New Exhibition Spotlights Rich History of Women in Computing
Opening on October 5th, Computing History: Where did all the women go? will present a timely and fascinating new insight into the unrecognised contributions of pioneering women in the computing industry, whose stories have often been written out by a focus on the ‘great men’.
Suw Charman-Anderson will return the following evening to give a presentation about why she set up Ada Lovelace Day, an international celebration day of the achievements of women in science, technology, engineering and maths (STEM) which occurs on October 10 this year.
As part of the Centre’s Ada Lovelace Day celebrations there will be two high impact performances on October 12. The first is part of an all-day event IT Began with Ada for over 100 girls (aged 11 to 16) and the second an evening performance Show and Tell. These both feature story teller and tech entrepreneur, Zoe Philpott with her award winning show Ada. Ada. Ada. in which Ada Lovelace tells her story using an LED dress which she operates – live on stage – using her wearable tech satin glove.
Image: Zoe Philpott – Ada.Ada.Ada. performance
Notes to Editors
Ada Lovelace Day (ALD) was founded by Suw Charman-Anderson in 2009 and aims to raise the profile of women in science, technology, engineering and maths by encouraging people around the world to talk about the women whose work they admire. This international day of celebration helps people learn about the achievements of women in STEM, inspiring others and creating new role models for young and old alike.
The inspiration for Ada Lovelace Day came from psychologist Penelope Lockwood, who carried out a study which found that women need to see female role models more than men need to see male role models. “Outstanding women can function as inspirational examples of success,” she said, “illustrating the kinds of achievements that are possible for women around them. They demonstrate that it is possible to overcome traditional gender barriers, indicating to other women that high levels of success are indeed attainable.”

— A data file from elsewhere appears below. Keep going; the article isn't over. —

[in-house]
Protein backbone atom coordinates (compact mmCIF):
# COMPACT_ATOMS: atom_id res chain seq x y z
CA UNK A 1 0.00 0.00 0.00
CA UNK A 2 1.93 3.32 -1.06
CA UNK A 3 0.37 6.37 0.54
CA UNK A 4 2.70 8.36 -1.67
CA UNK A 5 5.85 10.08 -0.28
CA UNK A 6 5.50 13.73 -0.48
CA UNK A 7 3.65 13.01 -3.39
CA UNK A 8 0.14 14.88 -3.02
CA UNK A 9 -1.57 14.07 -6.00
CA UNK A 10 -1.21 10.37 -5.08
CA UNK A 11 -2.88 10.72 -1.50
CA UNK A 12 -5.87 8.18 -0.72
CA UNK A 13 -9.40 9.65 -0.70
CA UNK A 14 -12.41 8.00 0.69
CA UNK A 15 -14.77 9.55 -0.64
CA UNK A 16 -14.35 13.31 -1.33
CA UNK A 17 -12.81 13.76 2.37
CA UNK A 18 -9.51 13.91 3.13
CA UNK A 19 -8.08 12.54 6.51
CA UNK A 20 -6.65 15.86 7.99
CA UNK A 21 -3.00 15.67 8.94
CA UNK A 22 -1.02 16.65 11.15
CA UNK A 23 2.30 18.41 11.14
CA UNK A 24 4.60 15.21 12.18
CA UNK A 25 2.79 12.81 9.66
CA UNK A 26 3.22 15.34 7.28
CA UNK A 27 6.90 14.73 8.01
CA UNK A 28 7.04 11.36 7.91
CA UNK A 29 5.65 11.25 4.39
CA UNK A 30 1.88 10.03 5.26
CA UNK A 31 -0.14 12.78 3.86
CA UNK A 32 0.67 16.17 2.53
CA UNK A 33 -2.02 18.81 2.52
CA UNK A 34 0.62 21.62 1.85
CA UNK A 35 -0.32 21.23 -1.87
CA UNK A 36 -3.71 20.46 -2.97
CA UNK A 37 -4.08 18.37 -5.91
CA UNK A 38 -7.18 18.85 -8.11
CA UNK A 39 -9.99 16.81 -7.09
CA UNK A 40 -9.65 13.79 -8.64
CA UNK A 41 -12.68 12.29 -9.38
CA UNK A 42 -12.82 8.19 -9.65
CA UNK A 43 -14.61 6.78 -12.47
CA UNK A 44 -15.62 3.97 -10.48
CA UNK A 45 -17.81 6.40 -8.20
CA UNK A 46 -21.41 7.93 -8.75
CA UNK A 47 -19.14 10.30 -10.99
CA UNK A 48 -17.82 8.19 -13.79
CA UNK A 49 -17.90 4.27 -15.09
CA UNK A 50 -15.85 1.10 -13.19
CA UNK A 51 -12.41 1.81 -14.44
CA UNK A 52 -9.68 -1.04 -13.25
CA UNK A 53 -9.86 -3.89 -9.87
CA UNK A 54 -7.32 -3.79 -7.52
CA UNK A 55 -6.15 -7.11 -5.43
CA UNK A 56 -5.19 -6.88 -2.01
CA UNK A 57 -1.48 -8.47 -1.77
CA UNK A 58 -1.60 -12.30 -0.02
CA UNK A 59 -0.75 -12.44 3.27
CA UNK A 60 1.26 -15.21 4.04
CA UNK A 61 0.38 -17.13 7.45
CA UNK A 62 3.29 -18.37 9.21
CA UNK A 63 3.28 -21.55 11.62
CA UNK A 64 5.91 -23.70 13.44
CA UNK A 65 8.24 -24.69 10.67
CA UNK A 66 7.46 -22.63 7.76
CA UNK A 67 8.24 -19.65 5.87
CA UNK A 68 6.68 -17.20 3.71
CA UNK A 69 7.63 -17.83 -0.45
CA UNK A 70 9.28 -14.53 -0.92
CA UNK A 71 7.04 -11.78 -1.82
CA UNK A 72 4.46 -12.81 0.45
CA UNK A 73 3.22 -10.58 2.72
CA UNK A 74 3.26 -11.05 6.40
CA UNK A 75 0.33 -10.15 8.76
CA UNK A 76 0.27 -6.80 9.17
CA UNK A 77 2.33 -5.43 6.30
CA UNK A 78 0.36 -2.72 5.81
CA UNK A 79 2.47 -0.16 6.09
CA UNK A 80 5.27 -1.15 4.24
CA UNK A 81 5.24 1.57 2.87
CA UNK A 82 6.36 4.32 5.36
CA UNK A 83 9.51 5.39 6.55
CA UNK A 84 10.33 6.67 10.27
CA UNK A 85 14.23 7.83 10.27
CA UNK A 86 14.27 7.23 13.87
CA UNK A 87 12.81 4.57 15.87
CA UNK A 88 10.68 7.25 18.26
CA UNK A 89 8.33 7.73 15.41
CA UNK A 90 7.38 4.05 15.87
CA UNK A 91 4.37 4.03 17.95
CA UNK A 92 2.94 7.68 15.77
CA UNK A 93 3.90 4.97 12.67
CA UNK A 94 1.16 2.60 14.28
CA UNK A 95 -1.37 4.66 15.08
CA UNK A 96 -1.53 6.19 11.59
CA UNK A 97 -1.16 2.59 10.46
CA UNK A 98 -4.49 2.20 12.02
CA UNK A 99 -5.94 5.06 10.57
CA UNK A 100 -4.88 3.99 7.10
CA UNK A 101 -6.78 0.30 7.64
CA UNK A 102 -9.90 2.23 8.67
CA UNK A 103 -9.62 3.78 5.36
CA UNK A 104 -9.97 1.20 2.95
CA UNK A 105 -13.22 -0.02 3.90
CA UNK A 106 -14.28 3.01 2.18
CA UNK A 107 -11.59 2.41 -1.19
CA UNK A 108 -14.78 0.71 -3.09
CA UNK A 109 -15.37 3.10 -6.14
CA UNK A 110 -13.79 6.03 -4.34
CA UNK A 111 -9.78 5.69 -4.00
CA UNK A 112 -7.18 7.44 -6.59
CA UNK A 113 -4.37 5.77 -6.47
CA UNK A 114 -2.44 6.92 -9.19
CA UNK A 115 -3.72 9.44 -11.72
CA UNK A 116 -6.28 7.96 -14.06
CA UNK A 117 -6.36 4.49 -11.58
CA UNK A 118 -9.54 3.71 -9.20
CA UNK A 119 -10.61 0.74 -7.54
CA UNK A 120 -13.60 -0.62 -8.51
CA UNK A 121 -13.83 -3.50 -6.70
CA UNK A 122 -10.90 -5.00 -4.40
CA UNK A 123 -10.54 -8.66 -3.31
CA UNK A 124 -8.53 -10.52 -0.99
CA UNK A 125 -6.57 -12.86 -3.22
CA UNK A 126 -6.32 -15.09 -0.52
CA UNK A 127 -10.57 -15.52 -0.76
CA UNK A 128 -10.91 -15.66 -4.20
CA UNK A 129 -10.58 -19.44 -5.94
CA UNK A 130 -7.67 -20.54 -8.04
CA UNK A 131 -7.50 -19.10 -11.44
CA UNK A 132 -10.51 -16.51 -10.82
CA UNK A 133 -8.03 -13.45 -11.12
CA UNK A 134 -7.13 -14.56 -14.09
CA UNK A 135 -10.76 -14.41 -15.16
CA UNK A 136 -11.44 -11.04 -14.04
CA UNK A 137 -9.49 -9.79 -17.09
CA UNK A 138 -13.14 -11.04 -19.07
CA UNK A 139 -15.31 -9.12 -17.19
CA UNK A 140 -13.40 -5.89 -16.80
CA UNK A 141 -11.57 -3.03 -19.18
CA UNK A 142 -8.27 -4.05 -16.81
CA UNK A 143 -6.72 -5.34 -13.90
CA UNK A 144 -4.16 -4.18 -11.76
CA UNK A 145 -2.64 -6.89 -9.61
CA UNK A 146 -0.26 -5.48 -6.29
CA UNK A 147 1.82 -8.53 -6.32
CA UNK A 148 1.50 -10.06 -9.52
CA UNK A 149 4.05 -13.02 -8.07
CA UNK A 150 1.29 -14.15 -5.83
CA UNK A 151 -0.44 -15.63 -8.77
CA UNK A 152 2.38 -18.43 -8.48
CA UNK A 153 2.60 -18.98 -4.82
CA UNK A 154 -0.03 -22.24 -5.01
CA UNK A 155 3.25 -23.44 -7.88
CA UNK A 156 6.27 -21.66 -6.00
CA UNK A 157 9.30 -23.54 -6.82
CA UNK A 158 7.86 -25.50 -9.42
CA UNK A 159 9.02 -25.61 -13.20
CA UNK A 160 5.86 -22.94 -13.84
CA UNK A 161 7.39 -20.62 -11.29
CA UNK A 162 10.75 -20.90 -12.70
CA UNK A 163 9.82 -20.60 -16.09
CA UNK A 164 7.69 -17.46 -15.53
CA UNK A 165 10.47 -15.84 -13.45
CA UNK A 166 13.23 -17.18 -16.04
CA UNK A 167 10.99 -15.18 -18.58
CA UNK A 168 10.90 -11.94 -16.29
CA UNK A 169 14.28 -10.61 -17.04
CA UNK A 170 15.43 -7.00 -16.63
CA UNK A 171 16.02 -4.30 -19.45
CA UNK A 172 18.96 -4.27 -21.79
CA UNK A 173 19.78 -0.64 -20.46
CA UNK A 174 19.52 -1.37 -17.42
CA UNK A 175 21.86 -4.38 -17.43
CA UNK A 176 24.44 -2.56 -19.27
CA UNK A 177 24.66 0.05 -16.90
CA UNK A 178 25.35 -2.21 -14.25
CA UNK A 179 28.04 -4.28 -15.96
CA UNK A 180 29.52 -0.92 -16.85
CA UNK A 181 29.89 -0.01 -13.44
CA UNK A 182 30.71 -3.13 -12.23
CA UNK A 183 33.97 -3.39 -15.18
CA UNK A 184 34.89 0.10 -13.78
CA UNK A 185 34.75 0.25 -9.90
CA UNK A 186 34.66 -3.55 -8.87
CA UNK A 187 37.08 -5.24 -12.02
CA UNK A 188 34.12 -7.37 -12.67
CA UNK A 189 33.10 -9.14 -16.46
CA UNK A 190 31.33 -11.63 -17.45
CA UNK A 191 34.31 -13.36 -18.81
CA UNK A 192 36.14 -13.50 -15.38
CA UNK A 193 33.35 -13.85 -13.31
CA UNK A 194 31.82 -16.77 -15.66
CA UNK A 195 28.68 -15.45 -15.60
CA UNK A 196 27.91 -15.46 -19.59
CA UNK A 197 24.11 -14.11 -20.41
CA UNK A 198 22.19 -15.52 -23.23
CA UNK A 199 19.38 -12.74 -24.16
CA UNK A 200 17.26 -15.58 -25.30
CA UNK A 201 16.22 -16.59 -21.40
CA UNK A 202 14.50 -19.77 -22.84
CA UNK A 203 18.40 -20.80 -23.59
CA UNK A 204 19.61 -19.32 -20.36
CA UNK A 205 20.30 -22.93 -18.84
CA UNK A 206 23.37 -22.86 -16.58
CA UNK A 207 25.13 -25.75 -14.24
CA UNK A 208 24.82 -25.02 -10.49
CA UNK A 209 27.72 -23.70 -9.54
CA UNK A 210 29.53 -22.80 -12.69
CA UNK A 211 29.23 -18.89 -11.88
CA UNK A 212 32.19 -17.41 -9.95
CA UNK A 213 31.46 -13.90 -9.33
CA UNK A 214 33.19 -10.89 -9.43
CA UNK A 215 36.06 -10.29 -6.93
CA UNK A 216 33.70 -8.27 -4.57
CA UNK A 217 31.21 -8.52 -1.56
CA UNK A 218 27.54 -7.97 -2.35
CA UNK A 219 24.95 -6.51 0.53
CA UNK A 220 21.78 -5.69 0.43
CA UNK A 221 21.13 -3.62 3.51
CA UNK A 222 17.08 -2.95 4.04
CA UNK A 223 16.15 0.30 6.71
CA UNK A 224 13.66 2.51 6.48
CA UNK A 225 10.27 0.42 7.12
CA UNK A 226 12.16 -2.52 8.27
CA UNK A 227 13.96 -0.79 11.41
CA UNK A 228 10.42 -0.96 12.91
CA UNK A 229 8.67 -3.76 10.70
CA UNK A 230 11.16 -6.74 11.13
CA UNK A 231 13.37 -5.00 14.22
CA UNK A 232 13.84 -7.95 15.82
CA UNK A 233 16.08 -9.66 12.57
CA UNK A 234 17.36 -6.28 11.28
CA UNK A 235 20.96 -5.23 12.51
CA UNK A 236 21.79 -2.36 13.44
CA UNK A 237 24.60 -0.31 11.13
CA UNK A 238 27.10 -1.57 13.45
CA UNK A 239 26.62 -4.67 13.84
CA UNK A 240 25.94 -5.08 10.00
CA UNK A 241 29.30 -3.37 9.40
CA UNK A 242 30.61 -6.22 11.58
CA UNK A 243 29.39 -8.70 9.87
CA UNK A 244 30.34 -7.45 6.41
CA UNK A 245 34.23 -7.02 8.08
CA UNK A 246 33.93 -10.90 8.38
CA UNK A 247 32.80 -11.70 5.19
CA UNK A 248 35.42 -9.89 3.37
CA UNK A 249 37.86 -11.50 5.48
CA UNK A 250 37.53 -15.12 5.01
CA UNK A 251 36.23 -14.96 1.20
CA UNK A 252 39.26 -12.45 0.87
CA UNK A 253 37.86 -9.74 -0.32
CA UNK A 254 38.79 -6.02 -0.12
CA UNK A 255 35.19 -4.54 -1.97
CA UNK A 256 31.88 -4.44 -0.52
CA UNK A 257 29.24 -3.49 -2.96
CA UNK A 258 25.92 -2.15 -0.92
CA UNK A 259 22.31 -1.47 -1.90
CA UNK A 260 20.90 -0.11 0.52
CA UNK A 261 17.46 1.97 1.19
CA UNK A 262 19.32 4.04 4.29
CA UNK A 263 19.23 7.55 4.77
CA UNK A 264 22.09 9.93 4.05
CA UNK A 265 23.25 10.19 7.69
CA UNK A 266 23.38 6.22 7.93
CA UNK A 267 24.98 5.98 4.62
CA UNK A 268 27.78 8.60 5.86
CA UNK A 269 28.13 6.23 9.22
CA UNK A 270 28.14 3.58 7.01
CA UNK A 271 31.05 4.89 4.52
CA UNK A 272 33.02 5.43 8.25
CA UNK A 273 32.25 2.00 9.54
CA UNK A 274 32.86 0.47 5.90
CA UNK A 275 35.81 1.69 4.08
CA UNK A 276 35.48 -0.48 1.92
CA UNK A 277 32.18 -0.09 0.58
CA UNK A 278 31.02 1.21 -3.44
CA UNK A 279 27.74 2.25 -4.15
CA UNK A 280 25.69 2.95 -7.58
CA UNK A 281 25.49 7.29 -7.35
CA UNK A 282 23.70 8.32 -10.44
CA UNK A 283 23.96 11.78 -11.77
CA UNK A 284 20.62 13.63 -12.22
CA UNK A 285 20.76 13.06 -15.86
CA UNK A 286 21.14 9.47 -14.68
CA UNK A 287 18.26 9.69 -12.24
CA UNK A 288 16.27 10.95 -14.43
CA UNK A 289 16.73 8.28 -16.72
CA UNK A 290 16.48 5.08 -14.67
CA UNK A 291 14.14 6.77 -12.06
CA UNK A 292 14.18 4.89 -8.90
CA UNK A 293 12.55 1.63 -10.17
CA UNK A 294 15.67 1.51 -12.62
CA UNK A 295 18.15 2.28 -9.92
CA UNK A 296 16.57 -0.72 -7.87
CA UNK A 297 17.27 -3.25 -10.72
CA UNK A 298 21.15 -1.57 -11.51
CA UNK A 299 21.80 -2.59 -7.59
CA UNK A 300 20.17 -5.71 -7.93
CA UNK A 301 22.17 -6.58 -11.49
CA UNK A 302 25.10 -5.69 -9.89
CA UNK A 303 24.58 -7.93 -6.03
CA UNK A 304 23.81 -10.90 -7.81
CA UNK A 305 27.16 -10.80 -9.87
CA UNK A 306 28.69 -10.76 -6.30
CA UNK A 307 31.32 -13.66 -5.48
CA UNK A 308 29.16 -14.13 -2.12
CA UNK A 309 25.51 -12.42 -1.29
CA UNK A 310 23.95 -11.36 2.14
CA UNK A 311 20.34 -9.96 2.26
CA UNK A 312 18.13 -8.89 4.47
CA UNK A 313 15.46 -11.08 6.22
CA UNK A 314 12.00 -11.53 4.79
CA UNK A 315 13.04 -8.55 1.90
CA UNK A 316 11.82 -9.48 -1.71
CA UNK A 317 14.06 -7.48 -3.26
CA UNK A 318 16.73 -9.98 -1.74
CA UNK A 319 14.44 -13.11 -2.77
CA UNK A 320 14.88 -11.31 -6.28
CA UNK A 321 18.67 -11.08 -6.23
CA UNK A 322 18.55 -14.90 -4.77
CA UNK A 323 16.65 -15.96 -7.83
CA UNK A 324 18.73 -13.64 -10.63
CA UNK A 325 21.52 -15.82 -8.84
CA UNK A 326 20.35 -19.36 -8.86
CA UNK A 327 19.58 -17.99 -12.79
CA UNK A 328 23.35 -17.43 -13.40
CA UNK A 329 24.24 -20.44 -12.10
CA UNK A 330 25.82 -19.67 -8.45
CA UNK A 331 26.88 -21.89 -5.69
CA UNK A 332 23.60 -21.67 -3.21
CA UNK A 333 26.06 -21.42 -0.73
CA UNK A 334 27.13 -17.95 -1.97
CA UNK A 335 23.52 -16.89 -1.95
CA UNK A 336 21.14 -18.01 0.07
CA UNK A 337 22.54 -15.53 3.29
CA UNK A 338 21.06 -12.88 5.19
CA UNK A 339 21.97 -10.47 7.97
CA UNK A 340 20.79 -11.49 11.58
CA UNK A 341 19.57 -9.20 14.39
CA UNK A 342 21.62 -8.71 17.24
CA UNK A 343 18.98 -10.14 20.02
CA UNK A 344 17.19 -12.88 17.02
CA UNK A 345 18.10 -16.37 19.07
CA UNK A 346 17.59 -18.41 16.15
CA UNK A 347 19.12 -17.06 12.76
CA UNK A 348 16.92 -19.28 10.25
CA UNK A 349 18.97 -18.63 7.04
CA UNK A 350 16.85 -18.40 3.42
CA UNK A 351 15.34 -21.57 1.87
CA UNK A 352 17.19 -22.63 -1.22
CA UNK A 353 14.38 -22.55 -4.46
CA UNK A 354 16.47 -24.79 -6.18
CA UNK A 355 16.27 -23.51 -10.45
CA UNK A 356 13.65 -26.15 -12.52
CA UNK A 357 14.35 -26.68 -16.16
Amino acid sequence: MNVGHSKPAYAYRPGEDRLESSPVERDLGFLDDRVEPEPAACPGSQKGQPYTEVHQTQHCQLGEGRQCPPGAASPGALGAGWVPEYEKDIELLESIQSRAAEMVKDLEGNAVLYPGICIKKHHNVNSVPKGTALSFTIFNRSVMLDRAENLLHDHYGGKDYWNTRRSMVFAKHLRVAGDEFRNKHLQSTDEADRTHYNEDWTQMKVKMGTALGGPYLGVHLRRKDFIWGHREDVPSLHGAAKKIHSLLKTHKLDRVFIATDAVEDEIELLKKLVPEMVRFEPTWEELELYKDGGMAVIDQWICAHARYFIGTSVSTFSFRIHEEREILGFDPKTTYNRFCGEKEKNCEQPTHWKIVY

Hidden Figures is the hitherto untold tale that reorients our view of the space race of the 1960s by telling the stories of three brilliant African-American mathematicians at NASA (Katherine Johnson, Dorothy Vaughan and Mary Jackson) who serve as the brains behind a stunning achievement that galvanised the world but who were then written out of history.
Delia Derbyshire It was Delia who created the most famous piece that ever emerged from the BBC Radiophonic Workshop, the theme tune to Doctor Who (1963). She did it by taking a simple score by Ron Grainer and transforming it into the uncanny, iconic masterpiece we know, using her very own methods. A true seamstress of sound, she turned organic and everyday material into some of the earliest modern British electronic compositions that were way ahead of their time.
Centre for Computing History Established in 2006, the Centre for Computing History is a charitable heritage organisation with a strong focus on learning. Since opening in Cambridge in August 2013, the Centre has made a deep impact on the educational and cultural life of Britain. Through interactive displays and exhibitions, our schools programme, learning events and workshops, and an astonishing collection of computers old and new, we help people understand how tech has shaped the modern world and revolutionised the way we live, work and play.
For further information please contact:
Date : 03-10-2017